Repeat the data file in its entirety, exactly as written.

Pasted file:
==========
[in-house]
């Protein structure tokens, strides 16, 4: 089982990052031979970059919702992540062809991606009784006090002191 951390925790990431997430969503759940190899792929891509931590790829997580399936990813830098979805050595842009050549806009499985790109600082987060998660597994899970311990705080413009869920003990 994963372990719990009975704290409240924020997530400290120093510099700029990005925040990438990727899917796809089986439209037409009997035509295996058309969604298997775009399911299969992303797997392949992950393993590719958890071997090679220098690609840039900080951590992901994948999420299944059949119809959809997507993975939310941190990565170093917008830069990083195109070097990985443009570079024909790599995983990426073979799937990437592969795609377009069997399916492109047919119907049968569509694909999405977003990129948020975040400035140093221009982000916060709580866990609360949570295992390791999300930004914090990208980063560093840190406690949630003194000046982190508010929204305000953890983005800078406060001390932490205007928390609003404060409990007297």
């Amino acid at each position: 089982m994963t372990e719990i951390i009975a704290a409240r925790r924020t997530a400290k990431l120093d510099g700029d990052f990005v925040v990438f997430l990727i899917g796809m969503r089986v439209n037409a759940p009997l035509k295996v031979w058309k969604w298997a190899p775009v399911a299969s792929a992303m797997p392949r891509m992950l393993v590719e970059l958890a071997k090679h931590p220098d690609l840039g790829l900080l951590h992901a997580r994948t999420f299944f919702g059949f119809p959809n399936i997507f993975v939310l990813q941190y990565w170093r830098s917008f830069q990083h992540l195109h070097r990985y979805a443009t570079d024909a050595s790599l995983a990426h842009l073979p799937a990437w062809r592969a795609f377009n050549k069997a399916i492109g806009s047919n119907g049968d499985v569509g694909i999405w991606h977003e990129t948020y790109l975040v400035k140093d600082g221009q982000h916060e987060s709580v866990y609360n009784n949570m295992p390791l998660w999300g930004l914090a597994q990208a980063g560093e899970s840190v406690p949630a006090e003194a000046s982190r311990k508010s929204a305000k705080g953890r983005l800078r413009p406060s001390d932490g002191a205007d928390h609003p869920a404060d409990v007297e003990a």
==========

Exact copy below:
[in-house]
């Protein structure tokens, strides 16, 4: 089982990052031979970059919702992540062809991606009784006090002191 951390925790990431997430969503759940190899792929891509931590790829997580399936990813830098979805050595842009050549806009499985790109600082987060998660597994899970311990705080413009869920003990 994963372990719990009975704290409240924020997530400290120093510099700029990005925040990438990727899917796809089986439209037409009997035509295996058309969604298997775009399911299969992303797997392949992950393993590719958890071997090679220098690609840039900080951590992901994948999420299944059949119809959809997507993975939310941190990565170093917008830069990083195109070097990985443009570079024909790599995983990426073979799937990437592969795609377009069997399916492109047919119907049968569509694909999405977003990129948020975040400035140093221009982000916060709580866990609360949570295992390791999300930004914090990208980063560093840190406690949630003194000046982190508010929204305000953890983005800078406060001390932490205007928390609003404060409990007297």
């Amino acid at each position: 089982m994963t372990e719990i951390i009975a704290a409240r925790r924020t997530a400290k990431l120093d510099g700029d990052f990005v925040v990438f997430l990727i899917g796809m969503r089986v439209n037409a759940p009997l035509k295996v031979w058309k969604w298997a190899p775009v399911a299969s792929a992303m797997p392949r891509m992950l393993v590719e970059l958890a071997k090679h931590p220098d690609l840039g790829l900080l951590h992901a997580r994948t999420f299944f919702g059949f119809p959809n399936i997507f993975v939310l990813q941190y990565w170093r830098s917008f830069q990083h992540l195109h070097r990985y979805a443009t570079d024909a050595s790599l995983a990426h842009l073979p799937a990437w062809r592969a795609f377009n050549k069997a399916i492109g806009s047919n119907g049968d499985v569509g694909i999405w991606h977003e990129t948020y790109l975040v400035k140093d600082g221009q982000h916060e987060s709580v866990y609360n009784n949570m295992p390791l998660w999300g930004l914090a597994q990208a980063g560093e899970s840190v406690p949630a006090e003194a000046s982190r311990k508010s929204a305000k705080g953890r983005l800078r413009p406060s001390d932490g002191a205007d928390h609003p869920a404060d409990v007297e003990a």